Our soil is in excellent condition after 20 years of using Opti-Till but was still noticeably tighter and blockier on the no-till plot. This was clearly seen early on when the soil was drier, but was less evident later in the cover crops as the soils wetted up. We felt it important to allow wetting and drying of our soils to take place so that we could drill the following crop directly in the spring. The intention was to spray the cover crops off at the end of November then leave those areas until the spring oats went in.

However, in a couple of areas we decided to experiment.

When the cover crop was 600-700mm high some was grazed by sheep, while some was Cambridge-rolled during frosty weather to break and flatten the larger plants’ brittle stems. The cold weather degraded most of the biomass, preventing it from shielding any grass weeds from the glyphosate in the spring, so consequentially we had no problems sowing spring oats into the heavy soil, which can remain wet and cold if there is too much green cover. Establishment was identical and as of mid-June 2021 our drone images highlight no visual differences.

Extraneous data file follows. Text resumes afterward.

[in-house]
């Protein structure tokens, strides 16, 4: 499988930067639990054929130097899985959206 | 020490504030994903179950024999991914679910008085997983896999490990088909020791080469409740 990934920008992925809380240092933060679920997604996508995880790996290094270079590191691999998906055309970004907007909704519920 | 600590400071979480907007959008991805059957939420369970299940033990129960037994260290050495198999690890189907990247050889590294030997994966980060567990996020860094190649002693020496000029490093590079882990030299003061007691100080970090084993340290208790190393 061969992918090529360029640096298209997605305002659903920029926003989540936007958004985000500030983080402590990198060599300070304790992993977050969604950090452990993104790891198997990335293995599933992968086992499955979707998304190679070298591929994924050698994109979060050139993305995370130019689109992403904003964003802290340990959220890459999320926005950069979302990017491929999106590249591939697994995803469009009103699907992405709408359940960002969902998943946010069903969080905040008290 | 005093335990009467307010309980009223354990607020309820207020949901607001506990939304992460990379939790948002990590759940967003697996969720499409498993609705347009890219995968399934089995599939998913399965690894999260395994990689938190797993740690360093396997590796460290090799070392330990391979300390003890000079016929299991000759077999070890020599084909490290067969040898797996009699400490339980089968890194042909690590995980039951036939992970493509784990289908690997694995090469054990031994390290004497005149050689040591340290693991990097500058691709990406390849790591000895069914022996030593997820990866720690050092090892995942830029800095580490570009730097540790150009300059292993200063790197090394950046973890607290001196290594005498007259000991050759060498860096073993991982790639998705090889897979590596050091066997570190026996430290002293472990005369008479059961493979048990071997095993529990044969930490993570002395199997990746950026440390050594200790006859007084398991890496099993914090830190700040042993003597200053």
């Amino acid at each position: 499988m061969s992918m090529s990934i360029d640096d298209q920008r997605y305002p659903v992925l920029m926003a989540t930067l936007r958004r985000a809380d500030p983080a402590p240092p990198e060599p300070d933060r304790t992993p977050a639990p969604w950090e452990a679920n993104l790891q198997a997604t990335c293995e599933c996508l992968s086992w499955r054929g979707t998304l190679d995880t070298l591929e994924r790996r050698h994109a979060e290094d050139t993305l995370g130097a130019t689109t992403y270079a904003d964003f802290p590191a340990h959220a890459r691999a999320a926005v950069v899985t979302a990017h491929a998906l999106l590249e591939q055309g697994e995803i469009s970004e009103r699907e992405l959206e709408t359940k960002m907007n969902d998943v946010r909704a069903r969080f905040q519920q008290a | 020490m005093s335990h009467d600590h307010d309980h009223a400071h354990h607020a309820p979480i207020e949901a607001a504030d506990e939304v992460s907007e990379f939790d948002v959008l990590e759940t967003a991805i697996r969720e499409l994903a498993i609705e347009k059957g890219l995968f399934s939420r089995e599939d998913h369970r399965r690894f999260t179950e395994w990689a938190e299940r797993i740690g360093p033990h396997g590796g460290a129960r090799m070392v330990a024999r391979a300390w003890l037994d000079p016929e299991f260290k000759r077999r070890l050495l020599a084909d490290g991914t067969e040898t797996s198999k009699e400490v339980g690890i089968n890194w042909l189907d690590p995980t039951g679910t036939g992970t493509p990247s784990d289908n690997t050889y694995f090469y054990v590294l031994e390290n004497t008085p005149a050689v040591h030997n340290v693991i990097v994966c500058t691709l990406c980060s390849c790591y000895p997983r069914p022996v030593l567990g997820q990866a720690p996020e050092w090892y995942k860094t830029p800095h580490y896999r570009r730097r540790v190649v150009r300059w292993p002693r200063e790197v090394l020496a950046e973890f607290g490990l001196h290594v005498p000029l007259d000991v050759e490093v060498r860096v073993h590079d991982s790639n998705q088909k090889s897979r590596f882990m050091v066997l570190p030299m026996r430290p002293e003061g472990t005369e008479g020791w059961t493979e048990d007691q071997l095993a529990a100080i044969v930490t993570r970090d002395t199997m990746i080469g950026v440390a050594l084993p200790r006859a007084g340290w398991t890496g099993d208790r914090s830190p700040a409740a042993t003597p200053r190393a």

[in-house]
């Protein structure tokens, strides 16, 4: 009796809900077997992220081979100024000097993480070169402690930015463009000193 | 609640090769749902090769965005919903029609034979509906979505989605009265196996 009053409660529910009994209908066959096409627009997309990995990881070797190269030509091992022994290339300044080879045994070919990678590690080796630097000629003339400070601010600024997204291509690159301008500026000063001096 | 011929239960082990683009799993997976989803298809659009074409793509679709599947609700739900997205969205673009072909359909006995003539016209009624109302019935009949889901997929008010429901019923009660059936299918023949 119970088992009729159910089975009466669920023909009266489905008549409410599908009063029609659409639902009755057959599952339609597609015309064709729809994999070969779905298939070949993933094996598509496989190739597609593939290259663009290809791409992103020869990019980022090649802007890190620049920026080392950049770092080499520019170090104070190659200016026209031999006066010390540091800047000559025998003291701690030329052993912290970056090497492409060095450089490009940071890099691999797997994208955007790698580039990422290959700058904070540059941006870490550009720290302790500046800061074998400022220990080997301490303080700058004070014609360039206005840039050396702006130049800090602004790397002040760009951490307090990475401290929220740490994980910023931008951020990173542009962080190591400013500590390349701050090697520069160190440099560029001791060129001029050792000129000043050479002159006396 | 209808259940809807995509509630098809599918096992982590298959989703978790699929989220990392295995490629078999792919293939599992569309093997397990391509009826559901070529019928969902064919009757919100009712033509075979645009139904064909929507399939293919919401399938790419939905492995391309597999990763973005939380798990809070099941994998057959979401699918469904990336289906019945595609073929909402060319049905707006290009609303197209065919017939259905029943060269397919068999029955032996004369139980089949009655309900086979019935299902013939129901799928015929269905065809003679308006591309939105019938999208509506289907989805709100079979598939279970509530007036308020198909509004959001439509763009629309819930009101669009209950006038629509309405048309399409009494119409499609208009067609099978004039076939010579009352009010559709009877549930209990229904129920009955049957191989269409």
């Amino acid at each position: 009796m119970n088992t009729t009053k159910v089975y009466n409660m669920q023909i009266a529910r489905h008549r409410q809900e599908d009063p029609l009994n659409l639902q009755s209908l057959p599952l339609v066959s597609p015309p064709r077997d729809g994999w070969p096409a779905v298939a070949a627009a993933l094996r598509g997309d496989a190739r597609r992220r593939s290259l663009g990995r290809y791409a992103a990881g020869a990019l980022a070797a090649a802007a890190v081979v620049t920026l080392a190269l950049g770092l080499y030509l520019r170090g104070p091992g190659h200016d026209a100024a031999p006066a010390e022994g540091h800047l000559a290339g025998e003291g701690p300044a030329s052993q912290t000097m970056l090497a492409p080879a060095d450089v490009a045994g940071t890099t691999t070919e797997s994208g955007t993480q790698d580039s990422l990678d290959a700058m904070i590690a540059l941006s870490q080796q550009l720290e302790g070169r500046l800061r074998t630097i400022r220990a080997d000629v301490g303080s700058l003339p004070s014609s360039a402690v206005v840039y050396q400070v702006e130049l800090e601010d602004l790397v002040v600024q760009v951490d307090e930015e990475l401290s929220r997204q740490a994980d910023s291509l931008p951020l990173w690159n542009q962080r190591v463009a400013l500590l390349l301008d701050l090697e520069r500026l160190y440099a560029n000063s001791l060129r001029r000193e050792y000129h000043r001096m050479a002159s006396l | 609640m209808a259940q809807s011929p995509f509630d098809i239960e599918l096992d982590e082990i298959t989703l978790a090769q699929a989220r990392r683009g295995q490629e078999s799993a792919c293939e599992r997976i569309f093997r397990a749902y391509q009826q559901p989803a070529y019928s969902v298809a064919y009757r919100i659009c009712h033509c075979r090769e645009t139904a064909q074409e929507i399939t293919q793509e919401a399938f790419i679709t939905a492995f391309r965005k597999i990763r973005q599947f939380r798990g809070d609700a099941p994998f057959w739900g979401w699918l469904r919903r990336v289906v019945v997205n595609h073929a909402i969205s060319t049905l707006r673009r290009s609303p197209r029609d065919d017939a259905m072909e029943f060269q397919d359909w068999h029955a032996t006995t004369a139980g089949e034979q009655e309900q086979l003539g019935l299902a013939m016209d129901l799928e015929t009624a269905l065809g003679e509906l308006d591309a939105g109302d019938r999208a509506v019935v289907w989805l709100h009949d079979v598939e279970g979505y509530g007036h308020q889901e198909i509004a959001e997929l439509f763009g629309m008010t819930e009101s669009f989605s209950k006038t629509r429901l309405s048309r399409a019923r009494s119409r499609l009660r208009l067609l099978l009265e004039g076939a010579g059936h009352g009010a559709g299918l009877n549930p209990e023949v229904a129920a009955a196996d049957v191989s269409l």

However, I don’t see a place for commercial catch crops on our heavy land, because there’s not enough time after harvest to get them established and growing quickly enough to produce meaningful results before they are sprayed off and autumn-sown crops drilled. However, we will evaluate companion crops, which can be established accurately and economically using the Claydon NutriSeeder that delivers small seeds/microgranules to three different outlets on our Hybrid drills.

When used in combination with an effective stubble management programme, cover crops can provide significant agronomic, economic, and ecological benefits. Cover crops can also harness nutrients and suppress weeds. However, they are not a miracle cure for deficiencies in poorly managed land.

Our soils are in exceptional condition, so cover crops are potentially of less benefit here than they might be. We will have to wait until harvest to see whether they generate sufficient improvements in crop yield or quality to justify their cost, which – ironically – is exactly why I developed the Yield-o-Meter 40 years ago.